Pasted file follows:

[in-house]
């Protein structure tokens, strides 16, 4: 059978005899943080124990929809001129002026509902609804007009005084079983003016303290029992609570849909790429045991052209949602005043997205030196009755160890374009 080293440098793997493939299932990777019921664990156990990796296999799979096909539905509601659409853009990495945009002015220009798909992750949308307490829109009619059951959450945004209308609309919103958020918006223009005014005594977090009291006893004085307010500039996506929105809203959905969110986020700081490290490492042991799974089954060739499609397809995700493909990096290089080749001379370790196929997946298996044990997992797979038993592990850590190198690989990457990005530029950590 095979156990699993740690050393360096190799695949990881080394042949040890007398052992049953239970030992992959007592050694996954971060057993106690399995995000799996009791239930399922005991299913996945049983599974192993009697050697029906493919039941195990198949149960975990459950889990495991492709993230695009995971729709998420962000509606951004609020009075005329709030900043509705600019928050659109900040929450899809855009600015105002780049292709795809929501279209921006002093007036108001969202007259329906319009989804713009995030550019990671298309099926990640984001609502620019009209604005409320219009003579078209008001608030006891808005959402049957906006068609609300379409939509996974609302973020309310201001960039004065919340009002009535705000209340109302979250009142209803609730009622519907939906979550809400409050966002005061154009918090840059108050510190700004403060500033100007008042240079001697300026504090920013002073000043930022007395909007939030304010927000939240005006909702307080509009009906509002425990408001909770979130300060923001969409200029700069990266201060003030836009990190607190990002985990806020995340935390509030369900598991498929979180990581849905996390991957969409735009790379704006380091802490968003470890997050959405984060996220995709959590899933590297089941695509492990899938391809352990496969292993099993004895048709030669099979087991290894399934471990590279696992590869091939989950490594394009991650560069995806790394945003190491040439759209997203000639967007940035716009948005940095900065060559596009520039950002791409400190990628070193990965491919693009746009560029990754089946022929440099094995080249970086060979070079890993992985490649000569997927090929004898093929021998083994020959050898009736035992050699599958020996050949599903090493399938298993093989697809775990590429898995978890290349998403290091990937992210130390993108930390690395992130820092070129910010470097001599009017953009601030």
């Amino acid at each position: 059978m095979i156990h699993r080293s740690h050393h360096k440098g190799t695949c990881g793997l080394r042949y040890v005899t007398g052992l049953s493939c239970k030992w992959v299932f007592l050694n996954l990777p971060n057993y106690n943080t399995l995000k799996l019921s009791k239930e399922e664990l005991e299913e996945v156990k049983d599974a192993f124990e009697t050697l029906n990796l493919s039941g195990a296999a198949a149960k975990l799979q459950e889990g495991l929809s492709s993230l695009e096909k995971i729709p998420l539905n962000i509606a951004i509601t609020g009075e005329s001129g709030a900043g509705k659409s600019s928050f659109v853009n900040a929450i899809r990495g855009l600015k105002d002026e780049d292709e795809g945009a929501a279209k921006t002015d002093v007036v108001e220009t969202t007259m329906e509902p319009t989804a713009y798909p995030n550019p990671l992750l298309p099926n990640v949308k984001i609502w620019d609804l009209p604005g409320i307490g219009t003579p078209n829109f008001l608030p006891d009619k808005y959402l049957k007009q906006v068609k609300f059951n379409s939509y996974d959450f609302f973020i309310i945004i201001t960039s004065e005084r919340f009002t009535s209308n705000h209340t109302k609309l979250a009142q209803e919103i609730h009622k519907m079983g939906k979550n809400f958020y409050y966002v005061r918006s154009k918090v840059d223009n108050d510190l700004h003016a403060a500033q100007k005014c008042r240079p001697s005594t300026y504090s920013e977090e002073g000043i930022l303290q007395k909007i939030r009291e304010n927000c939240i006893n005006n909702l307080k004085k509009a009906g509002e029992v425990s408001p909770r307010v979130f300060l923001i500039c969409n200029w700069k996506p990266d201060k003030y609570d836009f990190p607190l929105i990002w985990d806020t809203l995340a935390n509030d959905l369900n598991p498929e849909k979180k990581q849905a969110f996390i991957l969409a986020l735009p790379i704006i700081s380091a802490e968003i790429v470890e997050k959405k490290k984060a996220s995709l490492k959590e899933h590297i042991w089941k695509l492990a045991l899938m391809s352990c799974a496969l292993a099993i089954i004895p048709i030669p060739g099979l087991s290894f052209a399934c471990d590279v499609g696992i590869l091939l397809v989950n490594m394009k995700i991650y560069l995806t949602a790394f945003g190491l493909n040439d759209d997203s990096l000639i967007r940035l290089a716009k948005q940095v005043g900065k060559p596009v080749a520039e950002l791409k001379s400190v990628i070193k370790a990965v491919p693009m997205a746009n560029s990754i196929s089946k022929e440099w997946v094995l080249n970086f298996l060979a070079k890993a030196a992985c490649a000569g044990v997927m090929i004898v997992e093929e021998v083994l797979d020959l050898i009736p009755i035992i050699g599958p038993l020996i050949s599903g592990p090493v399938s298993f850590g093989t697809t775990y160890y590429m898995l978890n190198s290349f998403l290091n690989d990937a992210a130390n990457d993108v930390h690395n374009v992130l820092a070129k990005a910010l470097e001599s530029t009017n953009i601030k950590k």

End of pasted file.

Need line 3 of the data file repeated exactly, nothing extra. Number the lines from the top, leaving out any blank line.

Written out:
């Amino acid at each position: 059978m095979i156990h699993r080293s740690h050393h360096k440098g190799t695949c990881g793997l080394r042949y040890v005899t007398g052992l049953s493939c239970k030992w992959v299932f007592l050694n996954l990777p971060n057993y106690n943080t399995l995000k799996l019921s009791k239930e399922e664990l005991e299913e996945v156990k049983d599974a192993f124990e009697t050697l029906n990796l493919s039941g195990a296999a198949a149960k975990l799979q459950e889990g495991l929809s492709s993230l695009e096909k995971i729709p998420l539905n962000i509606a951004i509601t609020g009075e005329s001129g709030a900043g509705k659409s600019s928050f659109v853009n900040a929450i899809r990495g855009l600015k105002d002026e780049d292709e795809g945009a929501a279209k921006t002015d002093v007036v108001e220009t969202t007259m329906e509902p319009t989804a713009y798909p995030n550019p990671l992750l298309p099926n990640v949308k984001i609502w620019d609804l009209p604005g409320i307490g219009t003579p078209n829109f008001l608030p006891d009619k808005y959402l049957k007009q906006v068609k609300f059951n379409s939509y996974d959450f609302f973020i309310i945004i201001t960039s004065e005084r919340f009002t009535s209308n705000h209340t109302k609309l979250a009142q209803e919103i609730h009622k519907m079983g939906k979550n809400f958020y409050y966002v005061r918006s154009k918090v840059d223009n108050d510190l700004h003016a403060a500033q100007k005014c008042r240079p001697s005594t300026y504090s920013e977090e002073g000043i930022l303290q007395k909007i939030r009291e304010n927000c939240i006893n005006n909702l307080k004085k509009a009906g509002e029992v425990s408001p909770r307010v979130f300060l923001i500039c969409n200029w700069k996506p990266d201060k003030y609570d836009f990190p607190l929105i990002w985990d806020t809203l995340a935390n509030d959905l369900n598991p498929e849909k979180k990581q849905a969110f996390i991957l969409a986020l735009p790379i704006i700081s380091a802490e968003i790429v470890e997050k959405k490290k984060a996220s995709l490492k959590e899933h590297i042991w089941k695509l492990a045991l899938m391809s352990c799974a496969l292993a099993i089954i004895p048709i030669p060739g099979l087991s290894f052209a399934c471990d590279v499609g696992i590869l091939l397809v989950n490594m394009k995700i991650y560069l995806t949602a790394f945003g190491l493909n040439d759209d997203s990096l000639i967007r940035l290089a716009k948005q940095v005043g900065k060559p596009v080749a520039e950002l791409k001379s400190v990628i070193k370790a990965v491919p693009m997205a746009n560029s990754i196929s089946k022929e440099w997946v094995l080249n970086f298996l060979a070079k890993a030196a992985c490649a000569g044990v997927m090929i004898v997992e093929e021998v083994l797979d020959l050898i009736p009755i035992i050699g599958p038993l020996i050949s599903g592990p090493v399938s298993f850590g093989t697809t775990y160890y590429m898995l978890n190198s290349f998403l290091n690989d990937a992210a130390n990457d993108v930390h690395n374009v992130l820092a070129k990005a910010l470097e001599s530029t009017n953009i601030k950590k």